Sunday, March 18, 2012
Mike Butler: Takapuna deal shabby
The New Zealand Herald reported that the 3.2ha Takapuna Head site, used by the New Zealand Navy as an officer training school, is being sold back to Ngati Whatua for $13.8-million - but the iwi has been given freedom to do what it likes with the land.
The Navy would pay rent to Ngati Whatua as long as they continued using the site. When the settlement passes into law, the Narrow Neck block will be removed from the Hauraki Gulf Marine Park Act. The land, on a shared title with a 1.6ha recreation area, is valued at $34.7-million, and the improvements nearly $7-million.
Saying he was never properly consulted, Auckland mayor Len Brown has written to Treaty Negotiations Minister Chris Finlayson asking for a meeting. He said the settlement would "potentially alienate future public access to the property".
Devonport-Takapuna local board chairman Chris Darby said they were not told of a "secret" meeting between a Conservation official and the Hauraki Gulf Forum, seven months before the block of land was included in the Treaty settlement.
If the valuation of the Takapuna Head land and improvements totals $41.7-million, and if Ngati Whatua o Orakei may buy it for $13.8-million, the tribe is being given $27.9-million of equity in this deal, which far exceeds the official total financial redress for the tribe of $18-million plus interest. This $18-million includes $2-million already received through the railways settlement in 1993, plus a 172-year right-of-first-refusal over surplus Crown properties in the Auckland area.
What is more, the government is prepared to trash the reserve status and the rights of the community to give the iwi a valuable property they want.
If the deal is purportedly to settle historical grievances, what are those grievances? The Ngati Whatua o Orakei settlement rephrases history so that the tribe “transferred” and “lost” land to end up being “virtually landless”. The Crown “failed to protect” pa and urupa, and “failed to set aside one-tenth of the lands transferred for the future use or special benefit of the original owners”, meaning the tribe lost the “ability to exercise mana whenua and participate meaningfully in the growing colony”. What does this all mean?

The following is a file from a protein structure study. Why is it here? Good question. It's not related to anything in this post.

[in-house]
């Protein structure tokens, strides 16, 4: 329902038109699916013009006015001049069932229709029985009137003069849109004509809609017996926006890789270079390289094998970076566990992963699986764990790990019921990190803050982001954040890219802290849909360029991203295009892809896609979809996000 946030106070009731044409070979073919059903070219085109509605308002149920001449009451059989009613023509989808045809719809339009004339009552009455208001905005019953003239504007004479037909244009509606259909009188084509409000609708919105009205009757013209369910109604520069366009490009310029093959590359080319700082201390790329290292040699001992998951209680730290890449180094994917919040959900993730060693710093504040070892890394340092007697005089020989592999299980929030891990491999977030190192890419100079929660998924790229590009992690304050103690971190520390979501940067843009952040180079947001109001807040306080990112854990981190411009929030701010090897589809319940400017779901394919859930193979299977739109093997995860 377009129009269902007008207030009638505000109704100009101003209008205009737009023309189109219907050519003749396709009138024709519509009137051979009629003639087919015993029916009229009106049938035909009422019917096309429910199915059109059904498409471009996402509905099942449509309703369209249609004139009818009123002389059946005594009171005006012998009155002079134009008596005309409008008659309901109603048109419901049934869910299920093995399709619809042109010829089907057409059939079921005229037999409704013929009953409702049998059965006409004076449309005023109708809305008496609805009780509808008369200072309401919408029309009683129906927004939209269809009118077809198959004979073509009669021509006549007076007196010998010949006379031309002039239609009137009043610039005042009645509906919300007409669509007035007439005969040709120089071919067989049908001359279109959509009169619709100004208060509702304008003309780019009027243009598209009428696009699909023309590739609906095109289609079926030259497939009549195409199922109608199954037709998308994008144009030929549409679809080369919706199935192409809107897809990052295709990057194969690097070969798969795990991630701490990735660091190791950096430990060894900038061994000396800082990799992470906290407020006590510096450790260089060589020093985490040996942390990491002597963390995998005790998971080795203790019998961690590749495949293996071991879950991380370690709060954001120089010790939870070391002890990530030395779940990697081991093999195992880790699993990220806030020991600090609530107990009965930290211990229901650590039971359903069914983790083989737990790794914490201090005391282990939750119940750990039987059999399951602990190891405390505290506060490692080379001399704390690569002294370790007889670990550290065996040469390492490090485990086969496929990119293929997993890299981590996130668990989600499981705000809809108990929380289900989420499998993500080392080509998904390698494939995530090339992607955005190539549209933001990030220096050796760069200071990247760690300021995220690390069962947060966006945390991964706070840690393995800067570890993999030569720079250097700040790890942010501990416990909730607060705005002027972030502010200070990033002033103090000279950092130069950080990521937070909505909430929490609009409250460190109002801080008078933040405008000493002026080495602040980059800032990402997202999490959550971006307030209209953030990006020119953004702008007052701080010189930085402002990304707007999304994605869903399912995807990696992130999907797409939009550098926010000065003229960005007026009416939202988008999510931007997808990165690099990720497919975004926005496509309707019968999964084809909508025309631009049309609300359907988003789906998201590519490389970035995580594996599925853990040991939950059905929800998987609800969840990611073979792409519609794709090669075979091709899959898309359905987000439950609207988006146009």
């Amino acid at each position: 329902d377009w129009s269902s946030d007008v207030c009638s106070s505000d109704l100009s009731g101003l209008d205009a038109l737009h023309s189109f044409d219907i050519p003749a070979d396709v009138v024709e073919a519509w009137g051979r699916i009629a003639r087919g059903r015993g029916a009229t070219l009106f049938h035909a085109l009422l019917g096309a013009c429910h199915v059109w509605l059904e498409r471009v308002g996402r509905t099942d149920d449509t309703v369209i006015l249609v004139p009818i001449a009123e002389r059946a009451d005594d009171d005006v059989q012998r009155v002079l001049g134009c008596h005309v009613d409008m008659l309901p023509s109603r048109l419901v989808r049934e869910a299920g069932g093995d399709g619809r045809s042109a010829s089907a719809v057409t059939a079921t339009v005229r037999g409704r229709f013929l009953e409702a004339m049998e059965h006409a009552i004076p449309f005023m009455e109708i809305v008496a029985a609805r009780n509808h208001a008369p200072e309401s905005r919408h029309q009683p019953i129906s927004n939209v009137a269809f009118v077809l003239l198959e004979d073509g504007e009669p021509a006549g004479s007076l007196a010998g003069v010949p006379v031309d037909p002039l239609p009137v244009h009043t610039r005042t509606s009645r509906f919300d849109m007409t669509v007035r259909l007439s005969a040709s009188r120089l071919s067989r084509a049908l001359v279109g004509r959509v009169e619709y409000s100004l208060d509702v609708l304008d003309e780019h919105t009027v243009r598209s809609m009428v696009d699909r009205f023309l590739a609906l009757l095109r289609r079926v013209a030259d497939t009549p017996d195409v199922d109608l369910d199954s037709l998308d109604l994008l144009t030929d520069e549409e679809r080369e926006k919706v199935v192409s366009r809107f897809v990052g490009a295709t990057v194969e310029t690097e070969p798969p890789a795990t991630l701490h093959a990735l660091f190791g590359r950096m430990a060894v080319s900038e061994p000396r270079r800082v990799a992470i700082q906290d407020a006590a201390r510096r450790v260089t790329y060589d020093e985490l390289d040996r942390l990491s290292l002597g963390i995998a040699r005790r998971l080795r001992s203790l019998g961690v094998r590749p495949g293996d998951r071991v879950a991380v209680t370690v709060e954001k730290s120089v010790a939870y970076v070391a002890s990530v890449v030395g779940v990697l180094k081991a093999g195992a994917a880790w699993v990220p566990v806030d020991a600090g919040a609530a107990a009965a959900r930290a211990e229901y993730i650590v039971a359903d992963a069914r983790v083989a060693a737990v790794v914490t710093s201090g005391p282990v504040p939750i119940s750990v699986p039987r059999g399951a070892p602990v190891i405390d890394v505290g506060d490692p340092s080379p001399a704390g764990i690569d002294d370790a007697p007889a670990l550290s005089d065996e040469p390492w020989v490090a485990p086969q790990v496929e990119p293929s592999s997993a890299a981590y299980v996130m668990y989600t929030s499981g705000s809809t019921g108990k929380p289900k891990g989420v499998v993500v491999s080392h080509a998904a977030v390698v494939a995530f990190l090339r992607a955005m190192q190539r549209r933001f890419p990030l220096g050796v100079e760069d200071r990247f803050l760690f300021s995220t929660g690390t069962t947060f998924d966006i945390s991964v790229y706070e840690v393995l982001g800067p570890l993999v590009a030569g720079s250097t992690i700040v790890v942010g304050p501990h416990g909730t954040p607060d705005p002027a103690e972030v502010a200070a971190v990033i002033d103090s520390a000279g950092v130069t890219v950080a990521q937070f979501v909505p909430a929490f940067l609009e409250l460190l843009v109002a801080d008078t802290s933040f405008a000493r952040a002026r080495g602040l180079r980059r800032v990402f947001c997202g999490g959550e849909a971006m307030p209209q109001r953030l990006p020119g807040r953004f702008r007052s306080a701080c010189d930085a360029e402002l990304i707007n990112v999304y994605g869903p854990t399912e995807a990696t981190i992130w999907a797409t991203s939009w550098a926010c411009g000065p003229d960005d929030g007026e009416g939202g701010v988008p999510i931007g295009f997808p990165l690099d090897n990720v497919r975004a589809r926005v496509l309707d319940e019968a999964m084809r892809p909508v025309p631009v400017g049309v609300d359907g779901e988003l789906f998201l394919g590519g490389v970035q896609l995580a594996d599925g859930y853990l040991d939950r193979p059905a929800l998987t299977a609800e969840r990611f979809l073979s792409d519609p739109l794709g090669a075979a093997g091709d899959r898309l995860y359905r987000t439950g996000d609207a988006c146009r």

In fact, Te Taou, a sub-tribe of Ngati Whatua of the Kaipara, that had only occupied the Auckland area since the mid-18th century and were driven out by a Nga Puhi war expedition led by Hongi, Rewa and Patuone in November 1822, were too frightened to live there but happy to SELL large parcels of land to incoming settlers.
The tribe sold around 3500 acres of land that today covers the central city of Auckland, to government officials in September 1840. Over the next two years the tribe sold a further 29,000 acres to the Crown for around £640 plus other goods.
But the colonial government, which had negotiated the monopoly right to buy land from chiefs and on-sell it to settlers, using the profit to fund administration, sold this land attaining a profit of £68,865, sparking a big sense of sellers’ remorse among the vendor chiefs.
Between 1844 and 1845 the Crown waived its sole right to buy land, allowing chiefs to sell to settlers, but enacting regulations to protect Maori. Claimants argued that the Crown did not apply the regulations correctly.
This settlement does not involve a grievance associated with 700 acres of land on the Tamaki isthmus at Orakei, that was settled by the Orakei Act 1991.
The New Zealand Centre for Political Research, which has been analysing treaty grievances for the past decade, has consistently argued that the claims and settlements process is flawed and based on a faulty premise. It seems that when central government bungling starts to have an impact on local government that concerns are taken seriously.
With 30 settlements completed, 16 awaiting legislation, four awaiting tribal ratification, 16 agreed but at the detailed negotiations stage, a further 15 under negotiation, and a number of others yet to be negotiated, there is going to be increasing uproar over these grievance give-aways.
This deal either is shoddy accounting or a shabby sweetheart deal. It is the sort of thing that became inevitable once successive governments offered to pay cash for grievances.
What is required to stop the settlement process spinning further out of control is supervision of the Waitangi Tribunal and Office of Treaty Settlements within the court hierarchy, earlier final settlements, such as those made in the 1940s, to be acknowledged in current settlement values, historical grievances limited to those actually complained about before 1985, and the Waitangi Tribunal to be disestablished once historical claims are settled.
at 7:18 PM